Welding requires the use of an electrical power source in order to produce heat that is used to melt the flux on an electrode. Choosing the right amount of amperage is crucial to the success of your welds and is commonly determined by the size of the electrode you are working with and the type of metal that you will be welding. We have listed some steps below to help you determine the correct amperage you should be using while welding.
- The first thing you should look at is the size of the electrode in relation to the thickness of the metal you will be welding. If you are using a metal with a thicker base you will require more penetration in order to produce an effective weld. Choose your electrodes based on the thickness of the metal you’re welding.
- Once you have decided on an electrode, you should set the amperage to the suggested setting for the type of welding you will be performing. Many newer models of welding machines come with a chart which is attached to the welding machine to show the amperage setting for basic combinations of electrodes and metal thickness.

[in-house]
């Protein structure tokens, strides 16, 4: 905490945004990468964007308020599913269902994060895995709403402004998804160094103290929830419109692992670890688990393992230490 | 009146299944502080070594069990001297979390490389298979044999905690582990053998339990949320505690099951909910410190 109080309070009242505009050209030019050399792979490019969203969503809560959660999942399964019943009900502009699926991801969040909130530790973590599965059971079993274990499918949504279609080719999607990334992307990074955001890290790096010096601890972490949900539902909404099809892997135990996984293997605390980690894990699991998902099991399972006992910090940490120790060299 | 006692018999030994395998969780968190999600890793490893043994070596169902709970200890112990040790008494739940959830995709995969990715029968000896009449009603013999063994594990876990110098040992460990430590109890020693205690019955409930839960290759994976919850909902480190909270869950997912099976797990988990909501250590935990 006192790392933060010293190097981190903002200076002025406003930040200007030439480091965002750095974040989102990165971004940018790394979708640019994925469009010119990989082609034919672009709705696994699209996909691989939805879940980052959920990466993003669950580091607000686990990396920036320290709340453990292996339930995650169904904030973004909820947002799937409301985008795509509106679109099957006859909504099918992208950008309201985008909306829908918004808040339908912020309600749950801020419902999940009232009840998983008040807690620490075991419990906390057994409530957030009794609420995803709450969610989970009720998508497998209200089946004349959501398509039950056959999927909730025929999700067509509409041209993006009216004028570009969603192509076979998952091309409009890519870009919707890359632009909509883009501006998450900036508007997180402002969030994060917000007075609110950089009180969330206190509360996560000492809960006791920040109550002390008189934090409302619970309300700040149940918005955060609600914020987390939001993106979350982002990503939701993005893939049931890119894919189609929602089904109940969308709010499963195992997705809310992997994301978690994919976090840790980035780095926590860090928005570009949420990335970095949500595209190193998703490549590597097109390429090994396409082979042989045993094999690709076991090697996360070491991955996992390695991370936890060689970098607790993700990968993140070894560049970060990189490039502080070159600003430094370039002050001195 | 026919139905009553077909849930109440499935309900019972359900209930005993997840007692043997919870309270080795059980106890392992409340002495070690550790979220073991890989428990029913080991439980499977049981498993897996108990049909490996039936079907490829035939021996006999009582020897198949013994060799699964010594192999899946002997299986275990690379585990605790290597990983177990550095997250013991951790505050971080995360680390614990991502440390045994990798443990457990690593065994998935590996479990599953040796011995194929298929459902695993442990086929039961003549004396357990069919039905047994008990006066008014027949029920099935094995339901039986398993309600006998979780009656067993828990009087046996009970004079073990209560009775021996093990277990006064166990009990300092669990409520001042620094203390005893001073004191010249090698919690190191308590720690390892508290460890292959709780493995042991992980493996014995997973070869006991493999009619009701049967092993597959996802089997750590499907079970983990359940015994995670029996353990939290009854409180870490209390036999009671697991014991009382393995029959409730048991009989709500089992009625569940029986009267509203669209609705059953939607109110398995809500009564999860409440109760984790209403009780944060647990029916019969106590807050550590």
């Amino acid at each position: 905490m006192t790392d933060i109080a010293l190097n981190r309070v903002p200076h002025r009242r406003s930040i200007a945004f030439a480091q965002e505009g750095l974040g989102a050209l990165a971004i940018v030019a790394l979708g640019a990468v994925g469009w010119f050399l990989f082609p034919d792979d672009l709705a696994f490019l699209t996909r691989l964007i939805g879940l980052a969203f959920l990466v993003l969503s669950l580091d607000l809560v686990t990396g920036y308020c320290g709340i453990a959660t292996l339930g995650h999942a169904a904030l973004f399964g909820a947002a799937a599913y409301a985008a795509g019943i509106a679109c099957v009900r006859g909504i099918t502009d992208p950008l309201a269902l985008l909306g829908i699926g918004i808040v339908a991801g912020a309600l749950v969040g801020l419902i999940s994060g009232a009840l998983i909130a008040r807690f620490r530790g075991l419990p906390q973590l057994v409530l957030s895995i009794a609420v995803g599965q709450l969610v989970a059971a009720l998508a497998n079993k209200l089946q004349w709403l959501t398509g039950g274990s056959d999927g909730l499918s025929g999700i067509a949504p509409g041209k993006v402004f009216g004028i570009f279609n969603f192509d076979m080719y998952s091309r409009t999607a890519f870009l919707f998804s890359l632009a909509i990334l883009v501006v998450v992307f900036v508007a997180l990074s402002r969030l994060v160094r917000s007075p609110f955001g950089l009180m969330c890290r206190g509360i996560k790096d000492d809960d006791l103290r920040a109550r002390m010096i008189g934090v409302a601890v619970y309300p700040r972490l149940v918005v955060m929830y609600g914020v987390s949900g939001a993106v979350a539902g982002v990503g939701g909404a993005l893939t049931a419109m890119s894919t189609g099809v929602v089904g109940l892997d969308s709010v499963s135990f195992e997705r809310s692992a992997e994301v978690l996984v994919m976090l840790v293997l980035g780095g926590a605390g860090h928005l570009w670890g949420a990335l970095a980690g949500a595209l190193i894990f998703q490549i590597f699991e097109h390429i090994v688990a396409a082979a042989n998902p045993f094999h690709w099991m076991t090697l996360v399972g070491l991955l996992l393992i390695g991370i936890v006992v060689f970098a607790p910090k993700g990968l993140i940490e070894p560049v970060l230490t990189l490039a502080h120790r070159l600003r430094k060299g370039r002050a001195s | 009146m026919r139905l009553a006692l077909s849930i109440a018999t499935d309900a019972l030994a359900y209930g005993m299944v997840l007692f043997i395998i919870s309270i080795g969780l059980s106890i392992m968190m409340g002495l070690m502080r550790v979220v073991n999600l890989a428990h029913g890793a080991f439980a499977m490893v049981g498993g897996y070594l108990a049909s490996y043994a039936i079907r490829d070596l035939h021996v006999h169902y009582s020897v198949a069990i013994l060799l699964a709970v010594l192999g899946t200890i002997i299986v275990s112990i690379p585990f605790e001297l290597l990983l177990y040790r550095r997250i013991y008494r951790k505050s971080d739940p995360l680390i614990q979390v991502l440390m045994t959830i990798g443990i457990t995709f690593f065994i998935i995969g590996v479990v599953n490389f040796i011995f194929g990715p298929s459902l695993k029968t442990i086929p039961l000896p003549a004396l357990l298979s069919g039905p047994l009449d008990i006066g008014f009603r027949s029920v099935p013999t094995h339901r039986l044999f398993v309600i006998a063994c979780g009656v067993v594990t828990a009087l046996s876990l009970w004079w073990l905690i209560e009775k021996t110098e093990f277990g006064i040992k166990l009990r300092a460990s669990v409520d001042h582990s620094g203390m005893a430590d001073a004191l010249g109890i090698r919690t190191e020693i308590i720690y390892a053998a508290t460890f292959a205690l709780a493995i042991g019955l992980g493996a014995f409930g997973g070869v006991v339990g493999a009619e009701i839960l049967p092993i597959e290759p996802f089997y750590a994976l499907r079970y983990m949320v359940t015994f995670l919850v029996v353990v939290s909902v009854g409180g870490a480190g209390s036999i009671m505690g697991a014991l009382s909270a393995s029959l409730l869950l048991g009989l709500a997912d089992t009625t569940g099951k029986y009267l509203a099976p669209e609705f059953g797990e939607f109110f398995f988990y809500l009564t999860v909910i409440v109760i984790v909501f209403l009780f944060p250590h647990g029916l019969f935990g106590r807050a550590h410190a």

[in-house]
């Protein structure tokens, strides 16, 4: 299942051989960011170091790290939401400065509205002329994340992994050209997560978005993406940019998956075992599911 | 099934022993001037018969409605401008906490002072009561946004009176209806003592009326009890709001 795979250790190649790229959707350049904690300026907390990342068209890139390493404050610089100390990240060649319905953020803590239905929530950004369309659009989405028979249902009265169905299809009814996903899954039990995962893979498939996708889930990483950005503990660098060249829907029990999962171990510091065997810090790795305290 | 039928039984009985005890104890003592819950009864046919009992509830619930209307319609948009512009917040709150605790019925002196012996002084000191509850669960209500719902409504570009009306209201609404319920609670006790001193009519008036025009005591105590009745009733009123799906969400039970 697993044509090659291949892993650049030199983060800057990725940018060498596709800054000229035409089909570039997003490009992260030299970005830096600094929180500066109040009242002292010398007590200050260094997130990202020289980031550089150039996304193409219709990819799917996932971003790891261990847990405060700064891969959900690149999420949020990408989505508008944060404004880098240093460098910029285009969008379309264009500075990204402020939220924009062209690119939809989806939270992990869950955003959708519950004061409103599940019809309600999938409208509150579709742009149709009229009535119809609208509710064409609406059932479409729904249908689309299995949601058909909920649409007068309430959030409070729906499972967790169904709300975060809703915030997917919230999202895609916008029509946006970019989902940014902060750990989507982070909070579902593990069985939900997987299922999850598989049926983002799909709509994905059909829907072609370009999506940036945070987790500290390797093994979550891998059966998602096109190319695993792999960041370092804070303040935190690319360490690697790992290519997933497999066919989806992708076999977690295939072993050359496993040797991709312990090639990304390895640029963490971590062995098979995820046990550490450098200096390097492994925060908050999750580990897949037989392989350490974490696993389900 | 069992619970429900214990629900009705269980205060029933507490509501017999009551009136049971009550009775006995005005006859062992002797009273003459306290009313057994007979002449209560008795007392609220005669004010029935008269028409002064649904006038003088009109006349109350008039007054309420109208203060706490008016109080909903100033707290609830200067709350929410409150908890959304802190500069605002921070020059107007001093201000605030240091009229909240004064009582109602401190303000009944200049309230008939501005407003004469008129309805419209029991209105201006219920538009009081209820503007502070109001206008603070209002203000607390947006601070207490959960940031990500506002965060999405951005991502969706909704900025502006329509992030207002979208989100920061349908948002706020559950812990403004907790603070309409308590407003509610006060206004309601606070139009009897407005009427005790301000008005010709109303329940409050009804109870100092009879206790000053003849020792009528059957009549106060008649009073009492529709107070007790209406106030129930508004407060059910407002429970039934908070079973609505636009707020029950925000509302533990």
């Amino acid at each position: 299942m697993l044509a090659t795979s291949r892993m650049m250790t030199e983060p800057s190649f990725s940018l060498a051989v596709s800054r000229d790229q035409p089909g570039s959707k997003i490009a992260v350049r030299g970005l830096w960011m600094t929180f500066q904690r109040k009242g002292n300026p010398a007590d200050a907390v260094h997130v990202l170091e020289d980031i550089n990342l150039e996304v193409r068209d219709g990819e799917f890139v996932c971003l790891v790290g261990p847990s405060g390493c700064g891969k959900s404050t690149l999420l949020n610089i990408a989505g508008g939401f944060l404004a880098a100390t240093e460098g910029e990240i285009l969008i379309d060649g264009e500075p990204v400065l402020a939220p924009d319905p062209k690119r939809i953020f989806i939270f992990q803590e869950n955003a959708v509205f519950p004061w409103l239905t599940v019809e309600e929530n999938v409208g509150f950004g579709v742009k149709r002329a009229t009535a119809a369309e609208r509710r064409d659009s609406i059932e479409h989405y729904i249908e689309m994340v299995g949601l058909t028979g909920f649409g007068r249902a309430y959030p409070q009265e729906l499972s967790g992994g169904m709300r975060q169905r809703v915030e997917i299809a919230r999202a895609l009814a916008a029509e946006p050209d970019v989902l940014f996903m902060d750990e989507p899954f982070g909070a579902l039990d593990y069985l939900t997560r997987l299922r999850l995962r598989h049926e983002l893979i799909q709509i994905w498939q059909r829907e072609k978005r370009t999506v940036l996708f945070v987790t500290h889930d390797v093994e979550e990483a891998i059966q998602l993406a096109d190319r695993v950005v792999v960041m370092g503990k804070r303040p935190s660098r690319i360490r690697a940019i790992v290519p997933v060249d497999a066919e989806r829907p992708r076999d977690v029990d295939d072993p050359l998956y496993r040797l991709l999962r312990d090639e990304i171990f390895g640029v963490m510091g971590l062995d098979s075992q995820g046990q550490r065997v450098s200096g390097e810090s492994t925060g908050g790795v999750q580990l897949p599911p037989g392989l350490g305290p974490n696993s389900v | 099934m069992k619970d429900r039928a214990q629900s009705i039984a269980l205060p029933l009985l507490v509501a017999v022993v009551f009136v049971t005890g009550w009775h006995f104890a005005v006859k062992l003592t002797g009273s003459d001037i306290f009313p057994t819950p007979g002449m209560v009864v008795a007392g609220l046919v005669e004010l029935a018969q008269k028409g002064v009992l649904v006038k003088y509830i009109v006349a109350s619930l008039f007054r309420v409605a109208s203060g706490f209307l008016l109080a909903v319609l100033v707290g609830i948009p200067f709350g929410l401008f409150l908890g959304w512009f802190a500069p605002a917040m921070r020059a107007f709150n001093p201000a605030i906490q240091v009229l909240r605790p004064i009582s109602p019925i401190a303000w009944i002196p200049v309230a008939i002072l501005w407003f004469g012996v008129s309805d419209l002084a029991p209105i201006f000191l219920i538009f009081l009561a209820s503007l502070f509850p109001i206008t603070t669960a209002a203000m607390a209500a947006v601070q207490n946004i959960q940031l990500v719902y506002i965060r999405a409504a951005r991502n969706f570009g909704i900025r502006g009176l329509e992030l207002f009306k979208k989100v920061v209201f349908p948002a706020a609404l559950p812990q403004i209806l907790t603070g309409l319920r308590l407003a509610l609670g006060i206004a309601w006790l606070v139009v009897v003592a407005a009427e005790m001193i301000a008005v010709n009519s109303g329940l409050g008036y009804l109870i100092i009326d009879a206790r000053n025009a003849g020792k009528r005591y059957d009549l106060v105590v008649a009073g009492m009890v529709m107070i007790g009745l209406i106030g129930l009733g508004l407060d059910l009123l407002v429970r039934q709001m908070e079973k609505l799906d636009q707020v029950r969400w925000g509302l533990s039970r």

- Based on the electrode size you’re using, you should estimate the initial amperage needed. To estimate the amount of amperage needed, you can estimate it at one amp per thousandth of an inch of the diameter of the electrode.
- If you are welding a thin base metal, use one pass to determine if you are achieving enough penetration when welding. If you feel changes are necessary, make the correction and test the level of amperage again. Once you have determined that your machine is at the correct setting, you are ready to proceed with your welding.
- When welding thicker base metals, it may be necessary for you to make multiple passes in order to achieve the desired result. This is common if you are using a base metal that is thicker than 1/4 inch.
These are only a few steps in helping you determine the correct amperage to use when welding. Once you have more experience, you will be able to determine the correct amount of amperage without hesitation. As with any skill, perfecting it and understanding the techniques takes time and practice. If you are having trouble with this process don’t be afraid to ask a more experienced welder for help; after all, they were beginners once too.